From the September 22, 2009 Daily Telegraph (London)
September 22, 2009
by Irwin Stelzer
We buried Irving Kristol today, and now must cope with the fact that we, and others who had never been fortunate enough to know him, live in a world devoid of his wisdom, kindness, humour, and plain common sense. Irving was 89 years old, the son of Jewish immigrants. He rose from a day labourer in Brooklyn to become perhaps the most consequential public intellectual of the latter half of the 20th century.
Irving is best known as the godfather of neoconservatism, although his persuasive tools were not those of Tony Soprano or Marlon Brando's Godfather-figures, but contained in his essays, talks, columns and what he called his "small magazines" such as The Public Interest. That journal never had more than 12,000 subscribers, but what subscribers! The Public Interest had such a profound effect on public policy because it applied the best knowledge of all the social sciences, as understood by scholars and intellectuals on all sides of most debates, and, in Irving's view, because footnotes were forbidden.
Any doubts about the influence of Kristol and his magazines should have disappeared when President Ronald Reagan joked at a dinner that anyone wanting a job in his new administration should call the White House and say: "Irving sent me." No further vetting would be required. Or when President George W Bush conferred on Irving the Medal of Freedom, America's highest civilian honour.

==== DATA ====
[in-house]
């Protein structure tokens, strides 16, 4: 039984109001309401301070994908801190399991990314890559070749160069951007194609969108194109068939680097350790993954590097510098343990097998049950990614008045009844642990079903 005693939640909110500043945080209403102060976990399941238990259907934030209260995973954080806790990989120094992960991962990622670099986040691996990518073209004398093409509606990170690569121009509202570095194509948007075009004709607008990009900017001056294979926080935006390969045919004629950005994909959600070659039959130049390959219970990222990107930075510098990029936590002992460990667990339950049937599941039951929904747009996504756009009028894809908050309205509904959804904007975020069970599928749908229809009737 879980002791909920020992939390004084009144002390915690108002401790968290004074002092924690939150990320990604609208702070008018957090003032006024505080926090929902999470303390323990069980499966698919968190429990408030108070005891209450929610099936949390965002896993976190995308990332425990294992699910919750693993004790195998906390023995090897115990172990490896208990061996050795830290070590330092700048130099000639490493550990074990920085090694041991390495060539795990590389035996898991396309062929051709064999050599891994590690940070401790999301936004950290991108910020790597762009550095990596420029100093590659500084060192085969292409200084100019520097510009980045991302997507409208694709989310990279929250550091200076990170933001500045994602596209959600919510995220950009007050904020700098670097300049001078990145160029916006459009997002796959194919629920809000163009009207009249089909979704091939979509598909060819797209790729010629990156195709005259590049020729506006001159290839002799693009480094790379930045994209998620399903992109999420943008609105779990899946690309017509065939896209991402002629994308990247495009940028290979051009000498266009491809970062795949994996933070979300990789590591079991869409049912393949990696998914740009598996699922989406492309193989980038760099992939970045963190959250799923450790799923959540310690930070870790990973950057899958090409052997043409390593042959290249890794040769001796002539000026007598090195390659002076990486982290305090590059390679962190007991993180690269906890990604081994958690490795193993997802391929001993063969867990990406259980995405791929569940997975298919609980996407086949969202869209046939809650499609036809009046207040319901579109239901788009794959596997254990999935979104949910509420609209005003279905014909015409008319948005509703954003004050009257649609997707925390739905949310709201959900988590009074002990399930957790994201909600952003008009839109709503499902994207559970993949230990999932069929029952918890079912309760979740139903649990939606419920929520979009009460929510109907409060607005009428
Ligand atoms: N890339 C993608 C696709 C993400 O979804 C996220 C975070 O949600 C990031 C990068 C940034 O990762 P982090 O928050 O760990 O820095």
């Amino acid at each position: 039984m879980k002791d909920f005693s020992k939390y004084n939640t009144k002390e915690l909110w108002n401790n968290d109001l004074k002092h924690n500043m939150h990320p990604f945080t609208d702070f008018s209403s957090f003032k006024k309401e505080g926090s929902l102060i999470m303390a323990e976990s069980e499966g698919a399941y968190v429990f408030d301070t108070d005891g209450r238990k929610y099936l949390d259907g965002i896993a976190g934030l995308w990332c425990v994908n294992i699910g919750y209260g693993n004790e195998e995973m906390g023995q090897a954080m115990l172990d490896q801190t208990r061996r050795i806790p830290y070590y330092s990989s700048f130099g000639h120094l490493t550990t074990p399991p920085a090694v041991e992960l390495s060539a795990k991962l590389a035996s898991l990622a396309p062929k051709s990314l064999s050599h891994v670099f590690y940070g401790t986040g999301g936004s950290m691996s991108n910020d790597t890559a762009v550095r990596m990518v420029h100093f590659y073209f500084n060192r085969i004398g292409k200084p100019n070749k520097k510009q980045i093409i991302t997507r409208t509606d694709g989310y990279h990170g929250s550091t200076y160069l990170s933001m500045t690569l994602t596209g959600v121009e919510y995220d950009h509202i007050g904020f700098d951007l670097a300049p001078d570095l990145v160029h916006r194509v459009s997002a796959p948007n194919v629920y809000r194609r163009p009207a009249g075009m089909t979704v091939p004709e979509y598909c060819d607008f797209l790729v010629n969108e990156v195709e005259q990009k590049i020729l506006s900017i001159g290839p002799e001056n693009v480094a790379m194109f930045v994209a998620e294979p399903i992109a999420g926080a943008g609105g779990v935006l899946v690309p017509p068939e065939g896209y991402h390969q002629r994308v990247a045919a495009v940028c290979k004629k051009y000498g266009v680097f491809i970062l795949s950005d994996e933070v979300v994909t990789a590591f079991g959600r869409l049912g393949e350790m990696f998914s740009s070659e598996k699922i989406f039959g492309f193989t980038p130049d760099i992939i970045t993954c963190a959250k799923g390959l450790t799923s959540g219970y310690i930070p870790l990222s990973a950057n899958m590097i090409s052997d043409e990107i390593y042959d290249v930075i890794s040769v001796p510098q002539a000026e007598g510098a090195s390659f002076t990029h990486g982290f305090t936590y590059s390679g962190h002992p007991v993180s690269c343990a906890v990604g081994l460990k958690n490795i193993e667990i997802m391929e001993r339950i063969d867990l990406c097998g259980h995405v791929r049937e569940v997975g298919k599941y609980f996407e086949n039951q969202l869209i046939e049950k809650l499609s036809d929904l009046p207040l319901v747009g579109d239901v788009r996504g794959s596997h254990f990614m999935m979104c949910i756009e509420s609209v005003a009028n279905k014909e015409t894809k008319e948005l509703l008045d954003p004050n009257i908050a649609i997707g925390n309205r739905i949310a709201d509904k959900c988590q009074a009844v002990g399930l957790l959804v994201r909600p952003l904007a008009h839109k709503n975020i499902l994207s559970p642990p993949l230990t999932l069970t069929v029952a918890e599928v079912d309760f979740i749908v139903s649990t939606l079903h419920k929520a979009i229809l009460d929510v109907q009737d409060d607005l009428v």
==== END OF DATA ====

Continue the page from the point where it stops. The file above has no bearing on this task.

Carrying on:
Kristol regaled us with tales of his undergraduate days as an anti-Stalin Trotskyite, a cell so small that it could have met in a phone booth, according to his co-Trotskyite wife; of his support for liberal Democrats in the days when those Democrats such as Henry "Scoop" Jackson believed in a strong military and refused to bow to the pressure of the Soviet Union; and his final conversion to what came to be called neoconservatism, a name invented by a socialist critic of Irving's views. Kristol's explanation, that a conservative is a liberal who has been mugged by reality, might well apply to those British voters who supported New Labour but have been mugged by the reality of rising crime, unassimilated immigration, the decline of the family, soaring deficits and taxes, and the other excesses of the welfare state.
As I tried to report in my collection of neoconservative essays, Irving never regarded neoconservatism as a movement – there never has been a meeting of neoconservatives, he liked to say. Neoconservatism, he said, is a tendency. I would call it a style of thought, one part empiricism, one part common sense, one part old-fashioned good humour when confronting opponents. And several parts plain kindness: I have received more than one communication from now-mature scholars who recollect how kind Irving had been to them when "I was just a junior researcher". My wife Cita recalls that when she was not as grand as the other guests at a New York dinner party – attended by the governor of the state, media moguls, Wall Street movers and shakers and the like – Irving nevertheless spent most of the evening chatting with her, exploring her interests, and determining whether he could further her career in some way.